When a healthcare provider needs to further investigate a patient’s illness, injury, or disease processes, he or she will order laboratory testing, x-rays, and specialized imaging studies.

One such specialized imaging study is called a CT scan or CAT scan (computed tomography). A CT scan is a procedure which uses x-rays and a specialized computer to produce three-dimensional images of internal structures, i.e., bones, muscles, organs, etc. By viewing these images, a radiologist is able to communicate to your doctor or healthcare practitioner the source of ailment.  A CT scan precisely pinpoints areas of concern in multiple dimensions. Once that area has been identified, moving toward treatment can begin.

In some cases, a medium called contrast dye is injected. For example, your physician may send you to an imaging center for a CT scan of your liver. Typically for this type of exam, contrast dye is recommended as it helps the organ to show up better. Contrast dye can be administered orally or intravenously. It will be given to you just before your examination begins.

In order to prepare for your CT scan, your provider will give you a list of instructions to carry out prior to the examination. In the case of ongoing kidney problems, it is important to make your healthcare provider aware of this information prior to receiving intravenous contrast.

You will need to speak with your healthcare provider about any medications that you are taking. Particularly, if you are diabetic and are taking medications that contain metformin, you will need to follow instructions on when to resume taking your medicine. Typically, metformin needs to be held for 48 hours after having a CT examination. Since CT scans can be ordered to be performed with and without contrast, it is in your best interest to have the contrast cleared from your kidneys before you resume taking it.  The radiologic technologist performing your test will also ask you questions and provide you with information regarding your medications and supplements.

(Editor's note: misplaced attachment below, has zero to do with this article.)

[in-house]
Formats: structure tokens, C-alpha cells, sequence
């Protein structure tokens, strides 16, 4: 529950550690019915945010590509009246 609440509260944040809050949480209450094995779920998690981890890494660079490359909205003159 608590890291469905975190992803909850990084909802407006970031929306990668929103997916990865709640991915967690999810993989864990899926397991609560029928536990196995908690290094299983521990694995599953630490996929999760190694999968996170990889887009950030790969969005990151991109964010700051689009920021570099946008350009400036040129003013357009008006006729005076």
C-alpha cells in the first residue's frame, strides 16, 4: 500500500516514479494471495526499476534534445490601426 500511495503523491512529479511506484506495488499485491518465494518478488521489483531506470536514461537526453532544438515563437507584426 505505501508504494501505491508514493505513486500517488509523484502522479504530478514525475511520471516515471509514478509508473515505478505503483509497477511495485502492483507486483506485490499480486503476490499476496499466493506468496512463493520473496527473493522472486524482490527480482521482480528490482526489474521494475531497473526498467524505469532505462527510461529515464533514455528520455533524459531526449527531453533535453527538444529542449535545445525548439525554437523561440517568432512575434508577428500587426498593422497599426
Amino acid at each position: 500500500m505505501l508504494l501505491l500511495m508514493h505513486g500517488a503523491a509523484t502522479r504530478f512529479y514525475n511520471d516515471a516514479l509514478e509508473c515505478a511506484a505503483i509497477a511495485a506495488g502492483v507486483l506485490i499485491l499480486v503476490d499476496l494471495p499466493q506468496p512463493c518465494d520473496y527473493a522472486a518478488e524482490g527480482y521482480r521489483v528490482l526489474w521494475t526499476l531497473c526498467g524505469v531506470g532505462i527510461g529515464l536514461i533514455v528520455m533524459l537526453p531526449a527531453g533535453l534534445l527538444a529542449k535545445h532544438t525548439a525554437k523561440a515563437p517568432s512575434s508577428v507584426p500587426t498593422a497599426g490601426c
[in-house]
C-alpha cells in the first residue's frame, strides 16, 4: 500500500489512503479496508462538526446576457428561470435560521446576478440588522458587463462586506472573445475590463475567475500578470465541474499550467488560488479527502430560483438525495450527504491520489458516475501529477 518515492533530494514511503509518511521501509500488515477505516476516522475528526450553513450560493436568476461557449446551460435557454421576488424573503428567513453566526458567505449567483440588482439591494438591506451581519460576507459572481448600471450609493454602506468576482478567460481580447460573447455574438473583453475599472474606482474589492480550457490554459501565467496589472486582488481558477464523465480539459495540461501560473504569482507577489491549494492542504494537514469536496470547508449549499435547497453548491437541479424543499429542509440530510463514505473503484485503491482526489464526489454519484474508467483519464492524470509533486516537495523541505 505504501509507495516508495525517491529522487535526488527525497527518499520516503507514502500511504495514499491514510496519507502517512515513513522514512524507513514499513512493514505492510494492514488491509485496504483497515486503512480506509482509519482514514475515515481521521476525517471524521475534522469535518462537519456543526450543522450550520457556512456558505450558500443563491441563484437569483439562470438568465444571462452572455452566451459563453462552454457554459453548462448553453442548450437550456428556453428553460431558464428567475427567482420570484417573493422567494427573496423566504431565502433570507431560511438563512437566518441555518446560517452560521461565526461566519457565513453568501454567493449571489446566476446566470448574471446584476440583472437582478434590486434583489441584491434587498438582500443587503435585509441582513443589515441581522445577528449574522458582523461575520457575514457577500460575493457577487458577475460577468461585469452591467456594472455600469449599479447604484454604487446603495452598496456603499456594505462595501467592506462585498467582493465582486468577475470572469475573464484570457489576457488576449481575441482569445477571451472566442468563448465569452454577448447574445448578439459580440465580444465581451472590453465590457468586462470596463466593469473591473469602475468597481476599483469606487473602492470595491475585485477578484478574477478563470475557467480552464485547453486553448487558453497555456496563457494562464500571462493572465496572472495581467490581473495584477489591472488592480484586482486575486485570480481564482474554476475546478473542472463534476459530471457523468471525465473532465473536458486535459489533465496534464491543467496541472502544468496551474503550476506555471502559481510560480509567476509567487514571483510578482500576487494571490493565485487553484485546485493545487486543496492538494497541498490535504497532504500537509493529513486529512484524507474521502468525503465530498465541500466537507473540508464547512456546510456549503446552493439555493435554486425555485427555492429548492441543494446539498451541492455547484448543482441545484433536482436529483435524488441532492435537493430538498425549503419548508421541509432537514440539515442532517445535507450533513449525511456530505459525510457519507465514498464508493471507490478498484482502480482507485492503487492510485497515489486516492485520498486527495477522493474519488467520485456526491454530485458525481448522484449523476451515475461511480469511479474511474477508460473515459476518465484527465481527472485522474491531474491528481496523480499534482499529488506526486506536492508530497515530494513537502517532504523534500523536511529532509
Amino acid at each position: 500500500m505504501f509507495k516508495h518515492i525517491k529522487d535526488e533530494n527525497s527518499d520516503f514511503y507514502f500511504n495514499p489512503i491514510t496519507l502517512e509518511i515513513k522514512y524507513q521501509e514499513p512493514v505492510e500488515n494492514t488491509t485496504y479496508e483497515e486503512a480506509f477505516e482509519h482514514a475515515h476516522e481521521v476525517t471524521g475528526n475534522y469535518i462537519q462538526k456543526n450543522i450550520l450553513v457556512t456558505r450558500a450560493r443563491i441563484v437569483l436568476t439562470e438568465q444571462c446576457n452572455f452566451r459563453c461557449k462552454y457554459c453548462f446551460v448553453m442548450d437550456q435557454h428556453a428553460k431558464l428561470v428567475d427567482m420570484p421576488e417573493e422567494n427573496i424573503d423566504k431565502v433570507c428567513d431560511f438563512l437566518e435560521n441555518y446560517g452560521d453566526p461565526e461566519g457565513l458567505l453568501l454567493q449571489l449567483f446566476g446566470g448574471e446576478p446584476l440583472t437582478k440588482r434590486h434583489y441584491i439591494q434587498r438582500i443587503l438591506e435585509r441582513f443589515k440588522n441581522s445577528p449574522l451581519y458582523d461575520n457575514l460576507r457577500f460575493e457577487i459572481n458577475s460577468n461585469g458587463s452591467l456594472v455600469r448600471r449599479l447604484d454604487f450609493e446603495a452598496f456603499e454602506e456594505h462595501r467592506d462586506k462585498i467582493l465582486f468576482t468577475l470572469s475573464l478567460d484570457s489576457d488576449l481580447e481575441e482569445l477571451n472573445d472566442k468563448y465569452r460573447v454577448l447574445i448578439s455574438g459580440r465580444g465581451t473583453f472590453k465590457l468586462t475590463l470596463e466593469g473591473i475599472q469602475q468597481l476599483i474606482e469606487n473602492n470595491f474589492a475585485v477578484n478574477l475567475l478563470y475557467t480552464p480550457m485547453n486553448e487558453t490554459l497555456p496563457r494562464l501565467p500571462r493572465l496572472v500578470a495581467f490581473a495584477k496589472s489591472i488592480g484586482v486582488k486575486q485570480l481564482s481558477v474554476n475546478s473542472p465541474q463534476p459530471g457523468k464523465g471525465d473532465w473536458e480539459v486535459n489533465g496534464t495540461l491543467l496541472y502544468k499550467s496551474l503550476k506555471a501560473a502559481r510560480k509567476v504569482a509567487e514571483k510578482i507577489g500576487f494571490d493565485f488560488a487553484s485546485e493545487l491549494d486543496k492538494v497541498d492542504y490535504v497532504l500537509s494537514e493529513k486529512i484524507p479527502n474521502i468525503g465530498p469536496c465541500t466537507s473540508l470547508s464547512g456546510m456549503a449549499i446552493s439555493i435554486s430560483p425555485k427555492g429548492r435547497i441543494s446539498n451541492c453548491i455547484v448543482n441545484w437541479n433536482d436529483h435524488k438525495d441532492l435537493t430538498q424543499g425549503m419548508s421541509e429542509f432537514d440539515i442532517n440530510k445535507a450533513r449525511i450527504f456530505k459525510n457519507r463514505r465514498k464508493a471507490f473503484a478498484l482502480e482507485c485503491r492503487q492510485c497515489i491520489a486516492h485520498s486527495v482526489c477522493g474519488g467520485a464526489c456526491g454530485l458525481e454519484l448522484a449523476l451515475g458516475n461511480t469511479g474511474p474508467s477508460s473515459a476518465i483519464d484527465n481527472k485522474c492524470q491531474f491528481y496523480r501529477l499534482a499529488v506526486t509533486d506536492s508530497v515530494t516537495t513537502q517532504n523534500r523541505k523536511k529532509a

It is very important that you discuss any allergies that you have with your provider. In the event that you are allergic to contrast medium, the radiologist and your provider will decide if it is acceptable for you to have a CT scan without contrast administration, or he or she will need to order a different exam altogether. You also need to give your allergy history to the technologist prior to performing the exam.

If you have piercings on your chest or abdomen, the technologist needs to be aware of these areas so that they can be marked. The reason for this is so that metal can sometimes cause streak artifact. For women, it is important that you tell the technologist if you are pregnant or think that you may be pregnant.

Lastly, depending if your procedure is ordered with or without contrast, you may be asked to not eat for a few hours prior to the exam.

Once your CT exam has been completed, you will be given instructions to follow, including drinking lots of fluids to help flush the contrast out. You will be able to resume your usual activities.

Please allow us at The Radiology Clinic to take care of all of your imaging needs!!